Medora was like a ghost town. In the summer this place is packed with tourists. Susan stood in an intersection and in every direction, no traffic, no people. There were two places open for meals. The Hotel was way expensive. The other place was actually busy but the service was slow and the food unremarkable.
Teddy Roosevelt NP
Before TR was president and after his wife and mother died he came to North Dakota to rediscover and renew himself. He started a cattle ranch which didn’t do so well but the experience here was life changing for him. He liked the tough cowboy spirit, the hard work and the people.
The land is almost like the Badlands, rough and dry. It was Fall and quite colorful.
We went to the Visitors Center, looked at the displays, got a TRNP patch for our collection and then set out on a 35 mile drive through the park.
There are Bison here, lots of them and they are much closer to where you go than in Yellowstone. They seemed docile but Bison are unpredictable. We looked but did not get any closer than the front seat of the car.
This big bull was right in the campground in the park, only a few hundred feet from tents and RVs.
This pair was in a group of twenty or so right along the side of the road. Females weigh about 1,000 lbs. Males can weight up to 2,500 lbs. They are not small animals.
This coyote was right next to the car. He paid no attention to us at all.
He spotted something in the grass, a mouse or something and watched with great intensity and then pounced. Lunch.
And there were turkeys too.
We stopped after driving down a side road to read about an underground fire in a coal vein that burned for 26 years.
At the end of the drive back at the Visitor’s Center and the Gift Shop we went to see an actual log building from Teddy Roosevelt’s ranch.
Pretty rustic but authentic. Not at this site but moved here for preservation. There is hardly a square inch of it where someone hasn’t carved their initials.
Susan’s Yellowstone hoodie blended well with the fall colors.
I know this is way late but here none the less. Part of the process of returning home is the inevitable rush of things to do. It starts long before you get there, we can just feel it sucking up every available second. And then we are there and the whirlwind is full force. Before you know it a month or two has gone by, or three.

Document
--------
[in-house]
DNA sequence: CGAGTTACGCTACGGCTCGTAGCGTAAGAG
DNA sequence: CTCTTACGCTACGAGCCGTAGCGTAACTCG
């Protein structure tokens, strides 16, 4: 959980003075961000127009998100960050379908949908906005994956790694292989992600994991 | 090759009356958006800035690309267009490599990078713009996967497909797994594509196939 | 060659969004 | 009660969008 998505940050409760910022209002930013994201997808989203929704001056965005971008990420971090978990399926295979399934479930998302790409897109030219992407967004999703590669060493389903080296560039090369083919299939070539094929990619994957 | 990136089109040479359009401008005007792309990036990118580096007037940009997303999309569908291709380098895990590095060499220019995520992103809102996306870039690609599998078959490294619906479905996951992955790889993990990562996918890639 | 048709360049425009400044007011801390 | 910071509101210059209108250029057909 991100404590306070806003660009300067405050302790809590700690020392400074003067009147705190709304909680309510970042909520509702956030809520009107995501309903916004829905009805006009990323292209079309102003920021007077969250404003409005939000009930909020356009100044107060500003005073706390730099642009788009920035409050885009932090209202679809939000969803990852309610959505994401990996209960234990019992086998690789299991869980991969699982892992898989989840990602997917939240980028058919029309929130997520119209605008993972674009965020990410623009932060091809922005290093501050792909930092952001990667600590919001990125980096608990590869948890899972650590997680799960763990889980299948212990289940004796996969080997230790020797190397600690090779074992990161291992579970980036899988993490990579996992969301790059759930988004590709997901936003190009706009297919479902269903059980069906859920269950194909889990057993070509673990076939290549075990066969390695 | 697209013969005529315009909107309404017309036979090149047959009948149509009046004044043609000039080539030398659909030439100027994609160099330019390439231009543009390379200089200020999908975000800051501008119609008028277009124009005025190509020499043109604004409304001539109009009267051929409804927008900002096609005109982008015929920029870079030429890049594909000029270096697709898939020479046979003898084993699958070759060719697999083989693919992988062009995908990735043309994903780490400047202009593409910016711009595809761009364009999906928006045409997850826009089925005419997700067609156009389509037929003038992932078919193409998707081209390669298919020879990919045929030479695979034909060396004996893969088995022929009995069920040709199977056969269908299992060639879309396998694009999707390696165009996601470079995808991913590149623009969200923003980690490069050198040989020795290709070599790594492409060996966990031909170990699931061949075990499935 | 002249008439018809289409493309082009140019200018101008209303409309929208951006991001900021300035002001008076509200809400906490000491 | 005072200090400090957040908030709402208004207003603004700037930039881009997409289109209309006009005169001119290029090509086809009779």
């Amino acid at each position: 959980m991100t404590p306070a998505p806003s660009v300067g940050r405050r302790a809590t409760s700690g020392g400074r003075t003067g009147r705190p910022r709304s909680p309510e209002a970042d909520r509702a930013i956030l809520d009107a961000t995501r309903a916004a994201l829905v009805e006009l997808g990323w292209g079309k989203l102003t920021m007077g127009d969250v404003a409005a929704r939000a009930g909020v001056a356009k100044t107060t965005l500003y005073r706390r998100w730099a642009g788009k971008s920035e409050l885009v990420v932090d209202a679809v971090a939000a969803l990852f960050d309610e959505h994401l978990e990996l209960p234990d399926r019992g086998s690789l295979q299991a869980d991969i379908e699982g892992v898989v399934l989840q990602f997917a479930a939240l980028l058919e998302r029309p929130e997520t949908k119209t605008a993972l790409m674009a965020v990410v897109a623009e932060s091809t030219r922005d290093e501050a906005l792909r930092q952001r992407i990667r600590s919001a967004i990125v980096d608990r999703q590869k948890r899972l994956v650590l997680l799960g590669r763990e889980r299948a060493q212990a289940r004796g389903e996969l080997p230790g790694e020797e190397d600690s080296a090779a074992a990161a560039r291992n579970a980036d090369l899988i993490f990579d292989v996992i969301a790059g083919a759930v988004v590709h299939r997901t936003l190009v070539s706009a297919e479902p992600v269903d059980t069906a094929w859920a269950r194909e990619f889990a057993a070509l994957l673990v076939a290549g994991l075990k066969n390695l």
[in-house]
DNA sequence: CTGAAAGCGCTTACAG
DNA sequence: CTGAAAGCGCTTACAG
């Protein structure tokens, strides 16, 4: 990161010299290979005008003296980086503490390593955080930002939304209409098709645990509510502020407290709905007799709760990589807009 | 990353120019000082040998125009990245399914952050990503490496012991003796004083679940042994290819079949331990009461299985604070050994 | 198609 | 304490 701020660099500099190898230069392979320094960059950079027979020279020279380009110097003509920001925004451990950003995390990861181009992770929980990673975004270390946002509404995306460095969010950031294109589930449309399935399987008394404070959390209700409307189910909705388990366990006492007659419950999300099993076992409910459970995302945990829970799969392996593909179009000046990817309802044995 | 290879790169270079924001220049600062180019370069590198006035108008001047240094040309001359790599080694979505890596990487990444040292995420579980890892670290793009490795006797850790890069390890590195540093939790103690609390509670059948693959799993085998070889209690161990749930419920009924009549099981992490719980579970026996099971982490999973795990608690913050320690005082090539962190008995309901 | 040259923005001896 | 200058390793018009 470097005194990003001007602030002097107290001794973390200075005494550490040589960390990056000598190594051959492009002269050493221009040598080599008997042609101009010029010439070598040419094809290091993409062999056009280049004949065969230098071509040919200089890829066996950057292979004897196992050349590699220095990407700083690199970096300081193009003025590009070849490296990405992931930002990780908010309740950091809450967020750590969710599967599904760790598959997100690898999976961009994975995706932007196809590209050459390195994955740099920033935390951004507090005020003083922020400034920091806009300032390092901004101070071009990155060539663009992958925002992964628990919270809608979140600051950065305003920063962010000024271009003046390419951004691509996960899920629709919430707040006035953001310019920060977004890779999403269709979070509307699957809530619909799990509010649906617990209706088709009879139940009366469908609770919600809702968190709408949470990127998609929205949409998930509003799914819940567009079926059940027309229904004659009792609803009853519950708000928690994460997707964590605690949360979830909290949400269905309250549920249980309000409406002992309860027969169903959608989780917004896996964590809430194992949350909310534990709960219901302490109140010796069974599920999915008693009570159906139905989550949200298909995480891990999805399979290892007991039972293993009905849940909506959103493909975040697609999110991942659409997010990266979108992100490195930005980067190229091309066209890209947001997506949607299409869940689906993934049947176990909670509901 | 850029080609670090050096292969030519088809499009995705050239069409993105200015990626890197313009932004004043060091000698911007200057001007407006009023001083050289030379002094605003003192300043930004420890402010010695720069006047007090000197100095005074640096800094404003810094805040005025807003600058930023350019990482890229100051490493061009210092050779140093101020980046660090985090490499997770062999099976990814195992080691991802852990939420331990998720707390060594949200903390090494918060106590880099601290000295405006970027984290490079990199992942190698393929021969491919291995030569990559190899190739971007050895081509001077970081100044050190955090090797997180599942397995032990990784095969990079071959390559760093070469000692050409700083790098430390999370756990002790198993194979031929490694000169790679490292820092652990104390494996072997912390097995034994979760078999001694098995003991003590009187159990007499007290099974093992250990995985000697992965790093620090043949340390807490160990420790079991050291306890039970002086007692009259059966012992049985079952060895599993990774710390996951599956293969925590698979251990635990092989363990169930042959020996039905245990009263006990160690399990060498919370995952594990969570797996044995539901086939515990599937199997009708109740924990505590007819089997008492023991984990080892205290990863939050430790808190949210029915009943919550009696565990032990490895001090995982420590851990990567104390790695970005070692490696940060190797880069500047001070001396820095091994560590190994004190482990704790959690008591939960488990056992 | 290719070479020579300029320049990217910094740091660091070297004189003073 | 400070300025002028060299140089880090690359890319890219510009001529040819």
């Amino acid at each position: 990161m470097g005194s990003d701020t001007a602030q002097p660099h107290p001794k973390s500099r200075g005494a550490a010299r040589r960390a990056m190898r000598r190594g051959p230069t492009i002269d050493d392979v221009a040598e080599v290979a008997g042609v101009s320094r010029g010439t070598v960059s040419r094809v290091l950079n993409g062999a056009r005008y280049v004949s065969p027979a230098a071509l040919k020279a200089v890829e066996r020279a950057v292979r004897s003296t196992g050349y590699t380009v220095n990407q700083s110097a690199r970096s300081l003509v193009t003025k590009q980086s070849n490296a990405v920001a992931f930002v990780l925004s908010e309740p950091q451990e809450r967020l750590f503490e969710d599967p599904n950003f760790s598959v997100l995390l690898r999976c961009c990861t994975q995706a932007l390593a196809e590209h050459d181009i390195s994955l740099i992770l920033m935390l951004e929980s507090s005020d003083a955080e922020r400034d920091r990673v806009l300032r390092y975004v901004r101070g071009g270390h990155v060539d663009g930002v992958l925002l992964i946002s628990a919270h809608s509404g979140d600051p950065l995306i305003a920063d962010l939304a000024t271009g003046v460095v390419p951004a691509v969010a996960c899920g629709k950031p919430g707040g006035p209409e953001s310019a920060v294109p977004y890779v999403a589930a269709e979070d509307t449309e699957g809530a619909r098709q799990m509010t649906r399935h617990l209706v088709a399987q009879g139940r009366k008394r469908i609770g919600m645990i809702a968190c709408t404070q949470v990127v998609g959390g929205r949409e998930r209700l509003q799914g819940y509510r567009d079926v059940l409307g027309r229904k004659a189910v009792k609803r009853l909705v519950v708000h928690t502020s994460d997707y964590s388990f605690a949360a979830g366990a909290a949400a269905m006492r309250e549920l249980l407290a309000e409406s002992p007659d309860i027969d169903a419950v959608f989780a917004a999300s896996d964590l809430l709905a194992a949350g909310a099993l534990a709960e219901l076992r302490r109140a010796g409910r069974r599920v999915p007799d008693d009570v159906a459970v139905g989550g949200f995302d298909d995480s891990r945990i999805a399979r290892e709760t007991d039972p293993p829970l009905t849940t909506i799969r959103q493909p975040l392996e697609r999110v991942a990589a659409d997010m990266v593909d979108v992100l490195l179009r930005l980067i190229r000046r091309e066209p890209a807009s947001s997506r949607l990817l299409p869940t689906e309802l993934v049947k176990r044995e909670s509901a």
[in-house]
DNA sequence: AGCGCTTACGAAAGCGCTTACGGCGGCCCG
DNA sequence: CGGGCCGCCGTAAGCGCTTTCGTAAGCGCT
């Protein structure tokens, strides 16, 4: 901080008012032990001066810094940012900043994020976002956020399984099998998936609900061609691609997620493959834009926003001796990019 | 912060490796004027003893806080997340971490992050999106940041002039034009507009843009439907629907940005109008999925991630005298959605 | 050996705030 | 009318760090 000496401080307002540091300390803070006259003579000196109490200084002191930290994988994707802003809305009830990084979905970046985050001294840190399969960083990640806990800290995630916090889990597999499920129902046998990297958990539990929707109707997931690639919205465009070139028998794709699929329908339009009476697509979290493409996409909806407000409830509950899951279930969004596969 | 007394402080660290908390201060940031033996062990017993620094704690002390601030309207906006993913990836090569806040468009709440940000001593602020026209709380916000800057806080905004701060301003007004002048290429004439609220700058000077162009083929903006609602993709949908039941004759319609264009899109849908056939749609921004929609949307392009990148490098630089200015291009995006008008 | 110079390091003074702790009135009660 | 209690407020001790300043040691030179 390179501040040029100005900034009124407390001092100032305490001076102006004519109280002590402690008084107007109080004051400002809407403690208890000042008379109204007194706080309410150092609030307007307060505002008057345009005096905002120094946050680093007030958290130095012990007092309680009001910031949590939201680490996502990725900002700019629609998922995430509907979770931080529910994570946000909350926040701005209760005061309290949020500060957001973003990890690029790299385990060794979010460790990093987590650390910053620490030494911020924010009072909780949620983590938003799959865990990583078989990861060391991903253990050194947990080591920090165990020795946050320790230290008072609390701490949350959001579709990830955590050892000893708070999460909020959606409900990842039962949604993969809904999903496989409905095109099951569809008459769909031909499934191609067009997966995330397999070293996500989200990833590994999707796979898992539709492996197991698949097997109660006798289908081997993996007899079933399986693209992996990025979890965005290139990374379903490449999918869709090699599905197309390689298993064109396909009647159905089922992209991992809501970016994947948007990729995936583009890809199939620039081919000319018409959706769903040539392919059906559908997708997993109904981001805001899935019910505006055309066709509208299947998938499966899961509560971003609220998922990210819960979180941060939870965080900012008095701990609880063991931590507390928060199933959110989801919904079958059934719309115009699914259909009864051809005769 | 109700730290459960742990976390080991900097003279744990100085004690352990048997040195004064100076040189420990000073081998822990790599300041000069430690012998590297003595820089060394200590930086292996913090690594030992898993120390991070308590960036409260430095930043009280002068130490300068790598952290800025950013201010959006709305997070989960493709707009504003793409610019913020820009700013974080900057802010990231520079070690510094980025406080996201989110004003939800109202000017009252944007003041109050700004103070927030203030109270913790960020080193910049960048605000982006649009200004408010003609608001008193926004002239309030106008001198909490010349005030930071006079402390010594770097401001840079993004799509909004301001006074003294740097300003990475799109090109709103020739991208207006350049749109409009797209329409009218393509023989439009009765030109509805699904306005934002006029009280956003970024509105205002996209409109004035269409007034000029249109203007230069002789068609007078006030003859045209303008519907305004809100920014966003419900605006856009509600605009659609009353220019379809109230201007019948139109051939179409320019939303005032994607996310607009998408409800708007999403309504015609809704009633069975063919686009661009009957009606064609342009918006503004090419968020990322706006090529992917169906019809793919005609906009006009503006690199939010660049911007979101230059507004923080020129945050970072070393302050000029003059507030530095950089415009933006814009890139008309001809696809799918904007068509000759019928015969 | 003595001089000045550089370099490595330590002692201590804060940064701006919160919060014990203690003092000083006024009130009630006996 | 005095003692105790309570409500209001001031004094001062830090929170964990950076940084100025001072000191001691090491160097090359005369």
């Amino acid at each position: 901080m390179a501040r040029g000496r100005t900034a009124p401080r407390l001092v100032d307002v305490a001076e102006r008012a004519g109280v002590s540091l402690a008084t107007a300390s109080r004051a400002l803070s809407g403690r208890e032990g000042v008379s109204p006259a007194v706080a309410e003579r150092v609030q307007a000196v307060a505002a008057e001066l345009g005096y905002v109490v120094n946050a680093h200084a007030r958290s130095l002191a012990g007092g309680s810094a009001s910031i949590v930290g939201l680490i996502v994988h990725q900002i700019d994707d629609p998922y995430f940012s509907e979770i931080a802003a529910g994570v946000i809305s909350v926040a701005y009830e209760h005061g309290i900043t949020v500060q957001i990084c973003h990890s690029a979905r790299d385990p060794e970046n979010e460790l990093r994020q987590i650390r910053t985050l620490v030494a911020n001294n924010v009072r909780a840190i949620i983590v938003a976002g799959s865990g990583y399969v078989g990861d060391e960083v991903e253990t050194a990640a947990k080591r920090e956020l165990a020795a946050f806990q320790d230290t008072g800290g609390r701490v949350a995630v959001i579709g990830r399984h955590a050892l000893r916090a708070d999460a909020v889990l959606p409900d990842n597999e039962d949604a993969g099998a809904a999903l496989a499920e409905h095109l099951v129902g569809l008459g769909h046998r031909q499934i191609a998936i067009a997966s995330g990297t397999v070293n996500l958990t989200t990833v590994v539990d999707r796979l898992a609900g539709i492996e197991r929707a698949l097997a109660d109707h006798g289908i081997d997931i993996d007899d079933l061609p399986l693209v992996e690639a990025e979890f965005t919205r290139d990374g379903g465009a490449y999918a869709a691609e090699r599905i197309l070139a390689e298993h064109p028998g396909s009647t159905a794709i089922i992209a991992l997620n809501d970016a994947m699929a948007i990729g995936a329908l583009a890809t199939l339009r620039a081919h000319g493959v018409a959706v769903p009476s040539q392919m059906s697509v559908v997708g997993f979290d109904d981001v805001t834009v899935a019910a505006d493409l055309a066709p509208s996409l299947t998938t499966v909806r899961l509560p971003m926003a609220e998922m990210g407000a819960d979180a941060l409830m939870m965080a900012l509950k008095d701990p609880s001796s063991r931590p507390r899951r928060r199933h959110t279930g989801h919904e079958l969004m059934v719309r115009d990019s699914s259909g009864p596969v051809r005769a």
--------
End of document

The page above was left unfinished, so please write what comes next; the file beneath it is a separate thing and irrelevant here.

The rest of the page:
We leave soon for Texas after a full and busy time at home. TX🔜
Roger and Susan
2 thoughts on “The Way Home To Hastings, Fall 2017.”
Good Morning Roger: I got back last night from a 6 day grueling fun packed trek. Each day saw 10 to 13 miles. Much too far but no places to stay. I usually limit my days to 5 to 8. Every day saw spectacular scenery despite clouds covering the mountains. And such enjoyable people. Hooked up with an old, old Nepal woman who guided me through a maze of trails. I was concerned our hiking paces would be quite different and slow people can be irritaing. I was correct. She kept stopping to wait for me and encouraging me to pick up the pace. I did a couple of homesteads and spent a layover day at a friend’s home. Very fun.
I’m back and today is keep low day, laundry and nap. My pack came in at a whopping 22 pounds but felt like 50. Next week I go again but will cut back even more. Life doesn’t get much better than this!
Hope youse are well. Bob
On Saturday, February 24, 2018, Home2 with Roger and Susan wrote:
> Roger Engdahl and Susan Green posted: “The way home, no matter the time of > the year, is always framed by weather. We look closely to see what is > brewing and where along the possible routes and times for the way home. > This time was no different. Across Oregon into Washington, then Idaho and > acr” >
Ah, you got ,this posted…great. Love that area of PaNW…your blog has me wanting to return. And that KOA campground looks inviting, great animal shots. Be safe, get warm in Texas.